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Prolonging life

Researching for a long and healthy life

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03. February 2022

The word “longevity”, rather than just meaning “long life”, also implies a good and healthy quality of life. In Silicon Valley, this branch of academic research is now also being rocket-fuelled by a whole industry: start-ups with powerful and prominent investors are now promising to deliver both a higher life expectancy and improved health in old age. So, what is this trend towards eternal life actually all about? Geneticist Dr Sebastian Grönke talks about the state of the art of the scientific knowledge alongside the possible risks and side-effects.

#explore:In the last 150 years, human life expectancy has doubled. We’re now living to 80 and more, but getting old is strongly associated with illness, and quality of life hasn’t quite kept up.

Dr Sebastian Grönke: The main aim of research into ageing is to reduce that phase at the end of life when things can really go badly wrong to a minimum. The scientific jargon talks here about the compression of late-life morbidity.

So, you’re researching into why we age.

In general, you can simply define ageing as the multiplication of damage caused by both external and internal factors. For instance, the DNA in our bodies constantly replicates, and where you have replication, you also have mistakes which accumulate as we go through life and eventually result in a loss of function.

Why is that?

Our DNA consists of a sequence of four base pairs. When these get transcribed – in other words, when our cells divide – our genetic material is initially duplicated so that it can later be split between two cells – and this is where mistakes can happen. The enzymes that do the transcription are very efficient, but, as we get old, the rate at which mistakes occur rises. This can result in cancer, for example.

Is there a satisfactory explanation for ageing?

The process is very complex. Genetic mutations are just part of it. Ageing happens on a lot of levels: in metabolic processes, with those proteins which are responsible for cell integrity but also for most cellular functions. If you consider neurodegenerative conditions like Alzheimer’s, what you get is an accumulation of proteins in the form of plaques. This kind of damage on various levels can have the overall consequence that our cells and organs no longer work as well as they once did. And it’s on this level that we understand the ageing process. But why the natural repair mechanisms lose their effectiveness as we age is still not clear.

„As we age, nearly every process in the body changes. Some changes play a causal role in the ageing process. And it’s these we’re trying to identify to enable us to find those places where we can tinker, where we can intervene.“

Dr. Sebastian Grönke, Molecular biologist and researcher into the biology of ageing at the Max-Planck-Institute in Cologne

And how can we prolong our lives?

As we age, nearly every process in the body changes. Some things just happen but have no impact on our longevity. Other changes play a causal role in the ageing process. And it’s these we’re trying to identify to enable us to find those places where we can tinker, where we can intervene.

You’re experimenting on fruit flies, nematode worms, killifish and mice. What are animal experiments telling us about ageing?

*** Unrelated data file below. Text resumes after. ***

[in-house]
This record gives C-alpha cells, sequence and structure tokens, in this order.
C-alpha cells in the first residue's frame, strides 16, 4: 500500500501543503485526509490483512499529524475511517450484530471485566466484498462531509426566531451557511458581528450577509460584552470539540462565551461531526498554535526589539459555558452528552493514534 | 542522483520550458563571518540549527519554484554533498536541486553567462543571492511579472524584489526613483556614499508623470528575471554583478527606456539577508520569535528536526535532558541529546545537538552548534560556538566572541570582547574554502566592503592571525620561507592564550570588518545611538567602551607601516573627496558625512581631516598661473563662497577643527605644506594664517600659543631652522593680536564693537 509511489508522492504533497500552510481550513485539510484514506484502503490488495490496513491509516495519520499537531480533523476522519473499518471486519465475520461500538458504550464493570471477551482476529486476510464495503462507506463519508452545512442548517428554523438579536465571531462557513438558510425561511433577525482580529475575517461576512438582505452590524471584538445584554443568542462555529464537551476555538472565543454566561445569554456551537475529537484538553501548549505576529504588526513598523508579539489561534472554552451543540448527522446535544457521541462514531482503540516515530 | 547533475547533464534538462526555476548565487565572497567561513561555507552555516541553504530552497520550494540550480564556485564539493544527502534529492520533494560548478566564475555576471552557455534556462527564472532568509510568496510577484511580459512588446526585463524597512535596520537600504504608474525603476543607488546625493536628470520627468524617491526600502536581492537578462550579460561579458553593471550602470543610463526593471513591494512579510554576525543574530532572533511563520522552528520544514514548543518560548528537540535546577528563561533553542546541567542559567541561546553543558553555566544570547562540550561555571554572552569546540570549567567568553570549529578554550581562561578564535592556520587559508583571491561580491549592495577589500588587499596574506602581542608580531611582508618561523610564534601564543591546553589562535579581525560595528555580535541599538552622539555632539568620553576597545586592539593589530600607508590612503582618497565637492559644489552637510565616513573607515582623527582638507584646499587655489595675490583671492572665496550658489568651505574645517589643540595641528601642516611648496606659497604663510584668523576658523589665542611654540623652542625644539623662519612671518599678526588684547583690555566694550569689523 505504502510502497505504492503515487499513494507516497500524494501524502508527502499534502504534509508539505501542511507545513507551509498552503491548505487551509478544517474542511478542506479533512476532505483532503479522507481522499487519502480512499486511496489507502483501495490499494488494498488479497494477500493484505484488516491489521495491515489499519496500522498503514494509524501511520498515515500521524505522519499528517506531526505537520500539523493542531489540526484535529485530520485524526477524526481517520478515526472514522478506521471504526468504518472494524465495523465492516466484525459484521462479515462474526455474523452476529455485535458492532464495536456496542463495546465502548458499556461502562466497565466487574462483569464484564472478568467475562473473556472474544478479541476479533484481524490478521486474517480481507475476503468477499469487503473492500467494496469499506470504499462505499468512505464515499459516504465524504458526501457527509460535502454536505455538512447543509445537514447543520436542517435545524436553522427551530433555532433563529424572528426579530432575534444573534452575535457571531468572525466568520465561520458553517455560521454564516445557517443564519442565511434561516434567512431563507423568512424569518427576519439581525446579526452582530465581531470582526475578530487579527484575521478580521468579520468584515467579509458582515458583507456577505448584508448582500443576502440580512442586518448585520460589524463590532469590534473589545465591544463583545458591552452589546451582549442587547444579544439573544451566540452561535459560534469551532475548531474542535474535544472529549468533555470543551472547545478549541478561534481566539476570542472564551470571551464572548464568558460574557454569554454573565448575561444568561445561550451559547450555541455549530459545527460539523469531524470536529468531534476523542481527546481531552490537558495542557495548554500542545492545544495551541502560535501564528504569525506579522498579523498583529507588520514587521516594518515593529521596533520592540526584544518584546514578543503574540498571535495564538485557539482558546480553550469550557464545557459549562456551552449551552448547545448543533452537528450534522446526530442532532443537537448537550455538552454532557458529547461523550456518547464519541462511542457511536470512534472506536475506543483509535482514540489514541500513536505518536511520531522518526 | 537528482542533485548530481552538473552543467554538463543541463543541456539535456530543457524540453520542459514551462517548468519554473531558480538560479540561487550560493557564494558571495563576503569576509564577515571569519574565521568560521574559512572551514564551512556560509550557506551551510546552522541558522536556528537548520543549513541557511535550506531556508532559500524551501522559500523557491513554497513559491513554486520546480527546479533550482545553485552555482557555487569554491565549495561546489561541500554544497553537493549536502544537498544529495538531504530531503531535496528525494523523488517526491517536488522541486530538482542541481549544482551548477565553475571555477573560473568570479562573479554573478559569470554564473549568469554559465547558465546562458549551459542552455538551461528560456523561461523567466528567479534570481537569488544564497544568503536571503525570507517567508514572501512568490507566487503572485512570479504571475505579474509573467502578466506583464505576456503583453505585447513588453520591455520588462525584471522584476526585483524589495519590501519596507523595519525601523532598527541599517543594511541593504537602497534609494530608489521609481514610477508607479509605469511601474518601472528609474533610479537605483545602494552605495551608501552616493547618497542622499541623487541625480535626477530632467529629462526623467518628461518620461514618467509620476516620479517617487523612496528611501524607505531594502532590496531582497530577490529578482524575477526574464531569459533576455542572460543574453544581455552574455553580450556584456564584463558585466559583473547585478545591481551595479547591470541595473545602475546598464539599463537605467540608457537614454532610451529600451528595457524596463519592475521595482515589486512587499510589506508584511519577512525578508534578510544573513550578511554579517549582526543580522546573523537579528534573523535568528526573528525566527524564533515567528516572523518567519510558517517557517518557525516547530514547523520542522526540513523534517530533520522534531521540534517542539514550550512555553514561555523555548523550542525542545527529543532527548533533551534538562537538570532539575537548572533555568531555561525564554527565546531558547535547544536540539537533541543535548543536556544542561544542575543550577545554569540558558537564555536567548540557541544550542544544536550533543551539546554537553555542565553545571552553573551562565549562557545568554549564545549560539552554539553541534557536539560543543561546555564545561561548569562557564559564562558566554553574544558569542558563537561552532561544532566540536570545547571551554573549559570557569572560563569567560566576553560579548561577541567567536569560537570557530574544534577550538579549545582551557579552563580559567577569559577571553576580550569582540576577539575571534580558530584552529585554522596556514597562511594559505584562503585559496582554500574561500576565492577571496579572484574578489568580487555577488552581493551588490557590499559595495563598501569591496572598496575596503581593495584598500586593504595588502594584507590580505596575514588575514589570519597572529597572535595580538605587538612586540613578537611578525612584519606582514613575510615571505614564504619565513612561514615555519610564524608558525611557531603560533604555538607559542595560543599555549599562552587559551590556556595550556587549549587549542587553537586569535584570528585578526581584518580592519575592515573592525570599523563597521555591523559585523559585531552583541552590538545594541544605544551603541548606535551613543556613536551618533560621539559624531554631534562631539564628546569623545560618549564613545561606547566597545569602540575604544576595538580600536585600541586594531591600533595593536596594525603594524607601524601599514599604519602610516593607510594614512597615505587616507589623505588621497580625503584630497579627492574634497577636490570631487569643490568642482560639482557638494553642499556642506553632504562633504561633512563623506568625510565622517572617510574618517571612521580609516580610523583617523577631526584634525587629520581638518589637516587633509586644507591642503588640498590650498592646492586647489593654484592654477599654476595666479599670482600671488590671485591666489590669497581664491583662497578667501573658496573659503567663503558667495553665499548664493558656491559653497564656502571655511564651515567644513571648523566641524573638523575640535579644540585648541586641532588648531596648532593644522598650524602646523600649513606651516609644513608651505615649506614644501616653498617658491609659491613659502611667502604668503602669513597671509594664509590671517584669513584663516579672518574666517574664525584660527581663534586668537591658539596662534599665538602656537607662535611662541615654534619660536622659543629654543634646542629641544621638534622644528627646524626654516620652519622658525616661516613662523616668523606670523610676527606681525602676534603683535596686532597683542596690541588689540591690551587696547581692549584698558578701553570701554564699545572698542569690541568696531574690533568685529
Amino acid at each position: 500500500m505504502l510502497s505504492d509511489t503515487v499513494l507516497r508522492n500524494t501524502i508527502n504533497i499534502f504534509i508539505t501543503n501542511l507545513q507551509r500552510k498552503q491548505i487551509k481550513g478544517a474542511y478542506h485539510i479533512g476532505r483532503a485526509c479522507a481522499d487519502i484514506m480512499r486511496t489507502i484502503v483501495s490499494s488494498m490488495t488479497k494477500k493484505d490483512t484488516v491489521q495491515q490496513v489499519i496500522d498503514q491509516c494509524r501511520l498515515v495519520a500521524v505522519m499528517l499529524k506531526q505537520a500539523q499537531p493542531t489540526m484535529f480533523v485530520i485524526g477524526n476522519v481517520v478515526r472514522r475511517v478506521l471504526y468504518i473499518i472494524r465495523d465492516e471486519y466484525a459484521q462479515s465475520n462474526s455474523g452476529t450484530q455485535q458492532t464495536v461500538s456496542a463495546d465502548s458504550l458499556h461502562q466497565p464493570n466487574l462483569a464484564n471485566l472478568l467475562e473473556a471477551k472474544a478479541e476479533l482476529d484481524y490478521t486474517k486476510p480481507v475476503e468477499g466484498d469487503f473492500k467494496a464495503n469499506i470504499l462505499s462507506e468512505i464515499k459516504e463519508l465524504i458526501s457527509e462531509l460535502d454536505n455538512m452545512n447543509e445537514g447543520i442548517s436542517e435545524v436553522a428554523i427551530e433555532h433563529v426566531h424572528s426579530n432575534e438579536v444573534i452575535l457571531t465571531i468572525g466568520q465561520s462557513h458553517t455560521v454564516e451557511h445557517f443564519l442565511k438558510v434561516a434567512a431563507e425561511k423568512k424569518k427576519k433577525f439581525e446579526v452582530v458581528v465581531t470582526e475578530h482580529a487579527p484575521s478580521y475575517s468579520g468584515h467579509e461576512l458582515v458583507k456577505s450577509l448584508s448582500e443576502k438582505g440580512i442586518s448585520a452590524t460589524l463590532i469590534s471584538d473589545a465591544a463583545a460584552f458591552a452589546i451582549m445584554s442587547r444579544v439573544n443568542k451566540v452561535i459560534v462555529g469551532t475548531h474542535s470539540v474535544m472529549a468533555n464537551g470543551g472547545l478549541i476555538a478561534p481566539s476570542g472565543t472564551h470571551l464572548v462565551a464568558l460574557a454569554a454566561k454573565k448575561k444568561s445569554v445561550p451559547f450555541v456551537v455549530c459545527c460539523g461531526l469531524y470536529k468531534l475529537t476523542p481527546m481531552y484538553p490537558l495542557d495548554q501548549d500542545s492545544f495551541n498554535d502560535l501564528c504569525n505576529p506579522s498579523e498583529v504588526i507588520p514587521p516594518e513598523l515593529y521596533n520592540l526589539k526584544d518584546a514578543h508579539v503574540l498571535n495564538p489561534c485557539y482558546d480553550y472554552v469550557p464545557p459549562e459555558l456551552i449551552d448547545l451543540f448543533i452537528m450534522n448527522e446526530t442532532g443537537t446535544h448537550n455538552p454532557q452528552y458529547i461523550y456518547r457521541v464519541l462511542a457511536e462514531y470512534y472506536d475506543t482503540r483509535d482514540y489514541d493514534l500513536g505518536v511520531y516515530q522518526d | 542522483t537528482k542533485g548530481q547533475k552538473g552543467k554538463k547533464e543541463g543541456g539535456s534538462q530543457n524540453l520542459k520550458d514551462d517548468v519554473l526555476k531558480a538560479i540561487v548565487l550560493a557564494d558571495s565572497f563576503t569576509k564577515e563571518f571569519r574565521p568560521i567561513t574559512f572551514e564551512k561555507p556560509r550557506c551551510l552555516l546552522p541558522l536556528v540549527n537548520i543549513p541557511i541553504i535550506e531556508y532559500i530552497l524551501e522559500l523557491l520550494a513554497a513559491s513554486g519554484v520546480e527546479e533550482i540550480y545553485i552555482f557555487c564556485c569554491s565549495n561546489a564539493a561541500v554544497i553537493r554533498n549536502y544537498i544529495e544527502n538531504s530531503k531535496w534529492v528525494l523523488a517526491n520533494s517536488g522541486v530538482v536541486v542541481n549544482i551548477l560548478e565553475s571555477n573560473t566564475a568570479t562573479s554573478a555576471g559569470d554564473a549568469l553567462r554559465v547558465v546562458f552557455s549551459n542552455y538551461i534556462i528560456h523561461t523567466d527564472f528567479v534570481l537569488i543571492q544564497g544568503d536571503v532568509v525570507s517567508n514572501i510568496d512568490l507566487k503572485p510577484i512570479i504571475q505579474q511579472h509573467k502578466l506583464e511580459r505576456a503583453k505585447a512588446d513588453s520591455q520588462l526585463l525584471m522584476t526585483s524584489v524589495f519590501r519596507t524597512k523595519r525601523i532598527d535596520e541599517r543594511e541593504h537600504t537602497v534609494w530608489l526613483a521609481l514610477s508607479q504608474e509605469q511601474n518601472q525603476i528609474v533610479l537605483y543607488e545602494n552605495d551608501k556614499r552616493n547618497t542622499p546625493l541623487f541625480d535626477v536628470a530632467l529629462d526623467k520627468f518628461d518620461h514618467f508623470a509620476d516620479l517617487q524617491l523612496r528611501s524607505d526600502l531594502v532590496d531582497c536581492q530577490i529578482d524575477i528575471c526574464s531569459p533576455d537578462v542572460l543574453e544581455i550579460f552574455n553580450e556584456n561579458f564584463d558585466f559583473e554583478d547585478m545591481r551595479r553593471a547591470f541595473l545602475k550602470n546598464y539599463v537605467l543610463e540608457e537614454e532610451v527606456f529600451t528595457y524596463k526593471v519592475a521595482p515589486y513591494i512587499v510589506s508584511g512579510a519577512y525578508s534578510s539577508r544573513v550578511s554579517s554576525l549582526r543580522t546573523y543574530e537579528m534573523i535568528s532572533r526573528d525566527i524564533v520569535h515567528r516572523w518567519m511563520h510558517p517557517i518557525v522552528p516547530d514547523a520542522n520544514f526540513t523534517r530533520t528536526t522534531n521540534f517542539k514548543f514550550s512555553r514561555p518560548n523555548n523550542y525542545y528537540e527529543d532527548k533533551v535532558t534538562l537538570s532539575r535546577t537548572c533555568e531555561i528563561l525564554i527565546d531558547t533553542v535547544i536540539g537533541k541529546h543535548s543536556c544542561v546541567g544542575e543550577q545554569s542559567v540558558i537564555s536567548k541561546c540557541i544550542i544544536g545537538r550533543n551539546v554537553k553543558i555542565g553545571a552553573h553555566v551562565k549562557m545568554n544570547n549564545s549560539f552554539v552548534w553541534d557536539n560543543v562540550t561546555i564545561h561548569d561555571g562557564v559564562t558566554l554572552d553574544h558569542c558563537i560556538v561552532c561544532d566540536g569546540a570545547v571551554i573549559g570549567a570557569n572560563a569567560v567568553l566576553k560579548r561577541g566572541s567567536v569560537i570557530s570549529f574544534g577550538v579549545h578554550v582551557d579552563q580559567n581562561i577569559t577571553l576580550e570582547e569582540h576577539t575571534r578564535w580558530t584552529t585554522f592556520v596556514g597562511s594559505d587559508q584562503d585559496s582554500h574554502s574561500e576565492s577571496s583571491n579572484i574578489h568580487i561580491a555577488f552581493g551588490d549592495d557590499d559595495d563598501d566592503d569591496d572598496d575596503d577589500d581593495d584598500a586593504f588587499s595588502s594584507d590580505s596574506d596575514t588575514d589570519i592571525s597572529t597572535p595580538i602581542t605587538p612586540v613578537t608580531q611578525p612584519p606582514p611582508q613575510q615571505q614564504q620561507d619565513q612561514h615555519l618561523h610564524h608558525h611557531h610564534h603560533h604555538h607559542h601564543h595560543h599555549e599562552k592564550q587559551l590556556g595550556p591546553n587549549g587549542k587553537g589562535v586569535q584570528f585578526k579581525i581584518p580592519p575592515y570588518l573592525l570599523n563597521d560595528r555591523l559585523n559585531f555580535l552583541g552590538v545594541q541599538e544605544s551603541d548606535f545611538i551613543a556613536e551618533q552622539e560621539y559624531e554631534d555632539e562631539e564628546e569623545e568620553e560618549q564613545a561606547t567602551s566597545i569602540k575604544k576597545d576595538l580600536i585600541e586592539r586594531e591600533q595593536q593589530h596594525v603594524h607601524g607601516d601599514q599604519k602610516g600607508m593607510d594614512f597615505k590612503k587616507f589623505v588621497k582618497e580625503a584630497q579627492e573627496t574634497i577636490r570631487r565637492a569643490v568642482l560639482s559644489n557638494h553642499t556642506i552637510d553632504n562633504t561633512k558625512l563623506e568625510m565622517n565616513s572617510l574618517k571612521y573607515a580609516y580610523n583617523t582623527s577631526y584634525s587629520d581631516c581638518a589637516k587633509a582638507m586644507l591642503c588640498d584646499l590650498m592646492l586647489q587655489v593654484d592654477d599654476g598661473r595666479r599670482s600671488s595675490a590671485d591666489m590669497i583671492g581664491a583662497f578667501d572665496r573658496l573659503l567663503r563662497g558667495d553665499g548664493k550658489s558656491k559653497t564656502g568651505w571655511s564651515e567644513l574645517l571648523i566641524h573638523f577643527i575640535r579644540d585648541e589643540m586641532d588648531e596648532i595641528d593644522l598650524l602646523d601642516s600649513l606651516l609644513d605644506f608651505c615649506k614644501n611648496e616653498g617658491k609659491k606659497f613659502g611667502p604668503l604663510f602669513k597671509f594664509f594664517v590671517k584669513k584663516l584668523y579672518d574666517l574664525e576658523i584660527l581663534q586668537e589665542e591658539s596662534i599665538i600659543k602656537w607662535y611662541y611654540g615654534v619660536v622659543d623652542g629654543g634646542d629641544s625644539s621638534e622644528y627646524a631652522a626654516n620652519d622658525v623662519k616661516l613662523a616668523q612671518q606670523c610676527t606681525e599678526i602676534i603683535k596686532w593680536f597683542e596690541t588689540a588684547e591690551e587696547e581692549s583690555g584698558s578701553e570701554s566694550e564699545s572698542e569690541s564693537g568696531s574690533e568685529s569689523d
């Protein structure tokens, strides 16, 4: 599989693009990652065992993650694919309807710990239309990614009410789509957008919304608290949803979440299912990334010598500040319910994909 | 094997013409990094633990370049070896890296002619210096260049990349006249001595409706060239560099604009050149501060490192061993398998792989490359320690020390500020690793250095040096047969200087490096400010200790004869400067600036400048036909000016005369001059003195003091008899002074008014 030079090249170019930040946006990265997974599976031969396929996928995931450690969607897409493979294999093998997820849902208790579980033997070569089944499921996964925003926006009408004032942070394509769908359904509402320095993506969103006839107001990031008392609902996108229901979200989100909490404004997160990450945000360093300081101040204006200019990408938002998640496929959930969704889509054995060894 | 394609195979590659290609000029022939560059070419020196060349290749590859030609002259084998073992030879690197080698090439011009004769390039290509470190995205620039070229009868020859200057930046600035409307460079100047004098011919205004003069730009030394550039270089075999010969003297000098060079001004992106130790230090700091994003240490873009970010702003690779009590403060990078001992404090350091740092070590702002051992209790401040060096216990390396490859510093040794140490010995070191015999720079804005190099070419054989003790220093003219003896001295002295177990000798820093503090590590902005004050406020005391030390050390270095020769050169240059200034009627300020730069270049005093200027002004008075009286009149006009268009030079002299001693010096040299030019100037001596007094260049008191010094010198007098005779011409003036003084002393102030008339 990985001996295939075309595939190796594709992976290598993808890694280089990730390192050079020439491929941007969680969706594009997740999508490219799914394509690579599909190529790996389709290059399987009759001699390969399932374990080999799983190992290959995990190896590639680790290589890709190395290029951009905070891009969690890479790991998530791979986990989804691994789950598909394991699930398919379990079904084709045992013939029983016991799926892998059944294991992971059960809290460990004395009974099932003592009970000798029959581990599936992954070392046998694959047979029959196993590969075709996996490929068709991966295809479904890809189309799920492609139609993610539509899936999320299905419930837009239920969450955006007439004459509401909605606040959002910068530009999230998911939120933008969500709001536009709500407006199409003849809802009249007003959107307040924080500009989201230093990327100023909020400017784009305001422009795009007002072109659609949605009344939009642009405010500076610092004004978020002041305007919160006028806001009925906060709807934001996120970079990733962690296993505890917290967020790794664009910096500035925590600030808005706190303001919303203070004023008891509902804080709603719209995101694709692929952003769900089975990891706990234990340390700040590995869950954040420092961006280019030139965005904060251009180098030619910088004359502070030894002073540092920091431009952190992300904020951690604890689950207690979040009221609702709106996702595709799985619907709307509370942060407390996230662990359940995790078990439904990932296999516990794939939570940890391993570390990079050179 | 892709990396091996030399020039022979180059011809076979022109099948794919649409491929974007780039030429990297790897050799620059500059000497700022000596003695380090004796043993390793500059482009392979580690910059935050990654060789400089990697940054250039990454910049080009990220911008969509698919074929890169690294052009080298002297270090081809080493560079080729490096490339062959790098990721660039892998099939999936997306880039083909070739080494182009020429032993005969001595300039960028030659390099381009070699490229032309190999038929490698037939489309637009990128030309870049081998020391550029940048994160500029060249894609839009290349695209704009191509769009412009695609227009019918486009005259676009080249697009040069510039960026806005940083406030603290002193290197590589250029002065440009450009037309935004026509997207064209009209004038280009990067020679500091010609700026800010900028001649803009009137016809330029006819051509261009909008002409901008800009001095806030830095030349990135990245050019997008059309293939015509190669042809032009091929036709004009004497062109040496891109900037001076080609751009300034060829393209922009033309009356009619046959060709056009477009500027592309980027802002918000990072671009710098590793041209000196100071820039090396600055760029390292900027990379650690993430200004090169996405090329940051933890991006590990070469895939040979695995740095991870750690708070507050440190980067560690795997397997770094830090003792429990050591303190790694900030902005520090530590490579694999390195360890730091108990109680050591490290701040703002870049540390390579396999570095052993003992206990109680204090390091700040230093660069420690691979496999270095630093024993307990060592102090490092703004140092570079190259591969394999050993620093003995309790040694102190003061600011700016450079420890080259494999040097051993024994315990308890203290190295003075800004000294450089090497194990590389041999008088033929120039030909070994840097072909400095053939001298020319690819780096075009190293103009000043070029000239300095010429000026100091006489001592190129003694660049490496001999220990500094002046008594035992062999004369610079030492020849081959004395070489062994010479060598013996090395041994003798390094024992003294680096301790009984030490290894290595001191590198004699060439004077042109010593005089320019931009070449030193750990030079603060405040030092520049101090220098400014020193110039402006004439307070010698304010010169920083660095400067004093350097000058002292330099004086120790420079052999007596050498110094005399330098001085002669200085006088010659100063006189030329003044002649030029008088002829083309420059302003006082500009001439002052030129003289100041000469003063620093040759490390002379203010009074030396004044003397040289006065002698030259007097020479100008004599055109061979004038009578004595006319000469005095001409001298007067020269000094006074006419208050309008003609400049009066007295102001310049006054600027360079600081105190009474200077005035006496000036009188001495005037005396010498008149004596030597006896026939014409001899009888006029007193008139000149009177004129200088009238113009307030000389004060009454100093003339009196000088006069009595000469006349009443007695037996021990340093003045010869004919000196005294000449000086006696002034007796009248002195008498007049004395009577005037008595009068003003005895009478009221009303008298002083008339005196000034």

Pretty much everything we know about ageing is derived from animal studies. You start with relatively simple model systems like the nematode, for instance, which has only a few thousand cells, or a fruit fly. Once you’ve got some new findings, you then take the next step and work with mice. You often get the killifish in between the two. As a vertebrate, it’s closer to us than a worm, and it has a very short lifespan, which is real advantage when it comes to research into ageing. If you were to test everything out on people, you’d have to stick at it for decades. What interests us is the observation that there are a lot of processes at play that influence lifespan, whether you’re a worm, a fruit fly or a mouse.

Can you give us an example?

The insulin signal path has been preserved in the evolutionary process from worm to human being, which means that the same molecules have a similar function in all animal species. If you reduce the activity of the signal path, you can significantly extend the lifespan of worms, flies and mice. The idea is to use animals to find prospective ways to improve the longevity and health of human beings.

Businesses claiming to offer commercial solutions are shooting up all over the place, especially in California. What’s your assessment of this?

Consumers shouldn’t take what they hear at face value. In my view, much of it is premature, because the applications aren’t backed up by clinical studies. Whatever you look at, be it blood transfusions or active substances, there isn’t a single study that can provide any evidence to show that human life can be prolonged. Some people will of course say that, if we have to wait for this, it’ll take decades. And because they can’t see any personal benefit in this approach, they jump on the bandwagon.

The method of biological reprogramming is currently being very widely talked about. This is based on a discovery made by Japanese Shinya Yamanaka, for which he was awarded the Nobel Prize in 2012. It really does sound like “reverse ageing”: older cells are dosed up with genetic factors, leading to their rejuvenation. Is that the breakthrough everyone’s been waiting for?

Time will have to tell. But it’s definitely an interesting approach; after all, rejuvenating older cells has also proven possible outside of cell cultures. Studies have shown that it works in mice. The principle is this: you take a somatic cell, a skin cell for instance, and add the four Yamanaka factors to it. The adult cells respond by returning to the embryonic condition of a stem cell. For rejuvenation you only run the gene programme for four to five days before stopping it. The benefit of this is that the skin cell rejuvenates but remains a skin cell; in other words, it doesn’t revert to an embryonic state. There are now even studies which have shown that this also works for human cells, albeit of course only in a cell culture. With mice they were able to incorporate the Y-factors into the genetic material and activate them for the experiment. This is, of course, out of the question with human beings for ethical reasons.